While repetitive, it is possible to use a single block against a wall to reach higher areas by taking it from beneath your feet, jumping as it disappears, and placing it below you mid-air. If done correctly, you will slowly scale any wall. This becomes useless once you get the yellow gun, but it is a very good way to explore normally unreachable areas early in the game.Emancipators
There are two types of block emancipators. Yellow emancipators allow blocks through, but not when you are carrying them. Purple/Pink emancipators stop blocks from going through them, but you keep your blocks. Together, they can create an impenetrable barrier against the use of any blocks, usually in preparation for another puzzle.Easily completing A Game Of Leap Frog
A Game Of Leap Frog normally requires the manipulation of two blocks. Instead, starting from Leap Of Faith, go straight, then go left a couple of times to reach the wall. Jump and collect the pieces on the other side, then return to where you began to stare at the eye and disintegrate the wall. From either side, put the blocks, one after the other, until the last block reaches the center of the room. Then, grab any two blocks (the blue gun does not destroy any blocks) except the one in the middle of the lasers. Place them at the laser switches to the door, which will lead you to the green gun.Reaching The End
Go into A Jump Too Far, go forward, and turn left to the eye. Stare at the wall, then proceed through Running Into Trouble by walking on the bridge. As the entity in the middle of this room gets excited with movement, it will disintegrate the bridge. Then in The Ground Floor, collect the two blue blocks. Backtrack to the beginning (at the door labeled 'The End'), then utilize the red gun's block-multiplying and mass-painting abilities to paint from the floor up a wall to meet with the other red blocks. You will then be taken into the finale, which mostly involves transferring blocks in various areas.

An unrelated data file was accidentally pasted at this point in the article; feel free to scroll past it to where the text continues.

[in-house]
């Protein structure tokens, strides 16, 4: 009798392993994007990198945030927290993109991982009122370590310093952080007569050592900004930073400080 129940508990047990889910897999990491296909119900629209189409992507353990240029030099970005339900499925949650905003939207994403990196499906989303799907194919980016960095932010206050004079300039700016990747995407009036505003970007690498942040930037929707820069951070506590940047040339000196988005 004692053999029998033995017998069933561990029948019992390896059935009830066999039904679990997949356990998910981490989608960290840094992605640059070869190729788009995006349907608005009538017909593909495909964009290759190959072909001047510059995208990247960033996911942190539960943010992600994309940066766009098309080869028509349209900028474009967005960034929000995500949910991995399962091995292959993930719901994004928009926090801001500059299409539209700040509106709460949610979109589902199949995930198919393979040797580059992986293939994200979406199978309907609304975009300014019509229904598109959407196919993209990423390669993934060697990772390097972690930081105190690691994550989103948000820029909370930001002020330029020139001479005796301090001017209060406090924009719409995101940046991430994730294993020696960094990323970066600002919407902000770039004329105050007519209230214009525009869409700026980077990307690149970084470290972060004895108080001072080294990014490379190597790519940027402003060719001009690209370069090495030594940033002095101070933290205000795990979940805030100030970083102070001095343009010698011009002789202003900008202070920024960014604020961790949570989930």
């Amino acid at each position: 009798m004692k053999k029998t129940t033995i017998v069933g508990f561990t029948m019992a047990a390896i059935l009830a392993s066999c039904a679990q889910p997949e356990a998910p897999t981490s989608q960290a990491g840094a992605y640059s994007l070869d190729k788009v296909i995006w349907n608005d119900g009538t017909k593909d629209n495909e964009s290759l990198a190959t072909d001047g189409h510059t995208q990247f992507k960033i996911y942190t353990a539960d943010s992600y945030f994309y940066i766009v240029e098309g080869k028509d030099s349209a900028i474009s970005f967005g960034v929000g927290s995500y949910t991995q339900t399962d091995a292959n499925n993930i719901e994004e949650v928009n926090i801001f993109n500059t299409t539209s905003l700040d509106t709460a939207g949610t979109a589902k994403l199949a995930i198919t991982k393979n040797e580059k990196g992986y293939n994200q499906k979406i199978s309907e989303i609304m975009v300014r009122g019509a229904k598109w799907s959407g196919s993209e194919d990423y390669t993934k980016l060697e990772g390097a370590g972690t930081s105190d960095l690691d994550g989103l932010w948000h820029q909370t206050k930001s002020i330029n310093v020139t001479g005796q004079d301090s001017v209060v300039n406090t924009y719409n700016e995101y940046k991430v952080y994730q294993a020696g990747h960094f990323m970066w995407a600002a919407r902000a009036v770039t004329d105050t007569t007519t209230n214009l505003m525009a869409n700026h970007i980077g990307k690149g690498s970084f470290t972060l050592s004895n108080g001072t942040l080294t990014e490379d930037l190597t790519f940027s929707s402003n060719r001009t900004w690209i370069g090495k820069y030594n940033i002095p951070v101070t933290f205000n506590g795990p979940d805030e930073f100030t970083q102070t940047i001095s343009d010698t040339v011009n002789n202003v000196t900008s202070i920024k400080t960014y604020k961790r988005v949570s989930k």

Antichamber VrPassing the stairway in The End
Descend into the middle story, then make your way through the stairs in the middle. They appear to lead nowhere, but there is an invisible floor. Jump to hide the invisible wall in the middle of the invisible floor blocking your way. Proceed up the second set of stairs leading to the exit. It appears blocked, but there is another invisible floor you can run on without the entity in the middle of the room disintegrating the stairs. Use this to disintegrate the wall blocking your path to proceed through the rest of the area, which utilizes all the skills you will have learned earlier in the game.